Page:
March 19, 2001 -- Stacks of freshly printed Brown University student newspapers disappeared Friday — the latest casualty in a campus-wide controversy over an ad denouncing slavery reparations.
"It was a hit," said Patrick Moos, the editor of the Brown Daily Herald, saying he knew immediately why he couldn't find a single copy of his newspaper anywhere on the Ivy League campus.
Last Tuesday, the Daily Herald ran a full-page advertisement, entitled "Ten Reasons Why Reparations for Slavery Is a Bad Idea — and racist too."
The ad was paid for by a conservative commentator, David Horowitz, who submitted it to nearly 50 colleges, including Brown. The one-page text, which is laid out to resemble the bill of rights, claims that African Americans owe the United States more than it owes them.
The Brown Daily Herald was one of only a handful of schools that ran it, and one of only six that declined to publish an apology.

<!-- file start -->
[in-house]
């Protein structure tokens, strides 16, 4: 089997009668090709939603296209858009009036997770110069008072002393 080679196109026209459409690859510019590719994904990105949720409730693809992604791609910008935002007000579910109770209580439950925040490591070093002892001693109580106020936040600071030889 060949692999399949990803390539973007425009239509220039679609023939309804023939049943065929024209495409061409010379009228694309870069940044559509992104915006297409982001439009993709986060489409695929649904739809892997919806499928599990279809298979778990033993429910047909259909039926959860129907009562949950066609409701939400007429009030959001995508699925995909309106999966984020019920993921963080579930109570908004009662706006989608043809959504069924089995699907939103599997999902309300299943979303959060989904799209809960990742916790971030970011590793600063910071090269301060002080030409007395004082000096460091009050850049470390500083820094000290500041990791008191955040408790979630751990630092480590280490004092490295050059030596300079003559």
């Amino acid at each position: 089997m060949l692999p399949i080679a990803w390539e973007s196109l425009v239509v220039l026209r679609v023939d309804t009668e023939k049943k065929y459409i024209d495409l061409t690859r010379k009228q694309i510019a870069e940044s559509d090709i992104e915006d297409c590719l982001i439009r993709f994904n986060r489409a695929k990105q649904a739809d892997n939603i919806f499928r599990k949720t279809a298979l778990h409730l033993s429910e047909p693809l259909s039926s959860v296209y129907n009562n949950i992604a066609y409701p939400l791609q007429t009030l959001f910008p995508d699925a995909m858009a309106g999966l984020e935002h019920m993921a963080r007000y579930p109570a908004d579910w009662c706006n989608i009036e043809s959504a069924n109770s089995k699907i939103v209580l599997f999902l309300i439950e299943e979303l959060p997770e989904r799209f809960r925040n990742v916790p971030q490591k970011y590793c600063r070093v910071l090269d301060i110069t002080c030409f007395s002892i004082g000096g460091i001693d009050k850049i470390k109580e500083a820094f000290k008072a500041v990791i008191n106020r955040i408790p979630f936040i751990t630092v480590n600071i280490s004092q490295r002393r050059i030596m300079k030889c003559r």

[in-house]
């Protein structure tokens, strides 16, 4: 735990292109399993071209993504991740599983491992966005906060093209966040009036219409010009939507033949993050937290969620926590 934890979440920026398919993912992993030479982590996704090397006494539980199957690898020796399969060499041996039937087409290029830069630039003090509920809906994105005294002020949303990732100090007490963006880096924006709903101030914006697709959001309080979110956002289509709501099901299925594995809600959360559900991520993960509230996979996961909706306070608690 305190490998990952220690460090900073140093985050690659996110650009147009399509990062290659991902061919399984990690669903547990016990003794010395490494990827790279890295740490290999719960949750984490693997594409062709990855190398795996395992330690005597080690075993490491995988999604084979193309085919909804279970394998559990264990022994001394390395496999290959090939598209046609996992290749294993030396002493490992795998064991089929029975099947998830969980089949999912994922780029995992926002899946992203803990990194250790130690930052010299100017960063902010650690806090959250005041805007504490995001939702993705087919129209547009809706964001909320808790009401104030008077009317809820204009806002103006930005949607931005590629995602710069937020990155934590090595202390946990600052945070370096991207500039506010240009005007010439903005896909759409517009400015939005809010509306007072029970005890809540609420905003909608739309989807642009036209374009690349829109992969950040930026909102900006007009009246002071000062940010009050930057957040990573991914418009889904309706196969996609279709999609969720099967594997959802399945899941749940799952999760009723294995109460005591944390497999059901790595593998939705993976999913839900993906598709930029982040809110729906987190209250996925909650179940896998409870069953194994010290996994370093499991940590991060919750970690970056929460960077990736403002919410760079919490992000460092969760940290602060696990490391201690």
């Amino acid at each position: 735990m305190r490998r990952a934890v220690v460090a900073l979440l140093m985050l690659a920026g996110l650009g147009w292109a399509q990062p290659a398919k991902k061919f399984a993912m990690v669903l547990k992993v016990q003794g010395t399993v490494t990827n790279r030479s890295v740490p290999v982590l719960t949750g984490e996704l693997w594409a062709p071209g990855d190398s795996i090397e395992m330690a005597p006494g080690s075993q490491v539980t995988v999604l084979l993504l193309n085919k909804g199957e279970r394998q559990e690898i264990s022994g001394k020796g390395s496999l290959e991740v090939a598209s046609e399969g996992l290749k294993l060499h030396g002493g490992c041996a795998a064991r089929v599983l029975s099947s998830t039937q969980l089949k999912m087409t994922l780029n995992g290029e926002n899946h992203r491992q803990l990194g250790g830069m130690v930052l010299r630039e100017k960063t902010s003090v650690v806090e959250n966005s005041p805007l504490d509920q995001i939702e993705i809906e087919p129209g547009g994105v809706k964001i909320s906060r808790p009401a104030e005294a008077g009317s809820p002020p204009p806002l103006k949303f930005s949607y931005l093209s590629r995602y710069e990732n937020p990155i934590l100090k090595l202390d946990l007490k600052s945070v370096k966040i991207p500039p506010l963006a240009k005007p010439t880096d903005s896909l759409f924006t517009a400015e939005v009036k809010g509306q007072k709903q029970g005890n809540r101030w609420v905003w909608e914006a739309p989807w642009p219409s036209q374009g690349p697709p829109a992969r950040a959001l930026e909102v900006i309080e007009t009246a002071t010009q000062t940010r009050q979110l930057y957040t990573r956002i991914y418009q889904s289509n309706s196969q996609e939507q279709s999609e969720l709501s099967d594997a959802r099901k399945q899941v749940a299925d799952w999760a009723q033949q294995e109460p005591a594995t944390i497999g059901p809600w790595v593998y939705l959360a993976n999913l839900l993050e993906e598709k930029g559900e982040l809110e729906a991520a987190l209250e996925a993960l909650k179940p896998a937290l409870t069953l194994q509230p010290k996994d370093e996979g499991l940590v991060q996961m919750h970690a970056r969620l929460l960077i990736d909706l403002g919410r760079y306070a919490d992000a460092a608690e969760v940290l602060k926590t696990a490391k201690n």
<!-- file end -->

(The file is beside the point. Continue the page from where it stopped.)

"This is really a First Amendment issue," said Moos, citing many articles on reparations that have filled the newspaper since the ad ran.
Free Speech or Hate Speech?
Some members of the Brown community argued, however, it was not an issue of hate speech.
"The Brown Daily Herald … chose to … print a paid advertisement that solicits funds in order to further a maliciously misinformed and intentionally misguided political project," said the "Coalition of Concerned Brown Students," a group which formed to protest the ad.
The coalition demanded a free ad page to respond to Horowitz's claims, and that the newspaper give revenue from the ad to organizations that represent Brown's minority students.
The Daily Herald rejected the demands and reprinted and redistributed the missing edition on Saturday, with police present.
They are also cooperating with a criminal investigation into who removed the missing papers.
ABCNEWS Affiliate NECN's Maya Kulycky contributed to this report.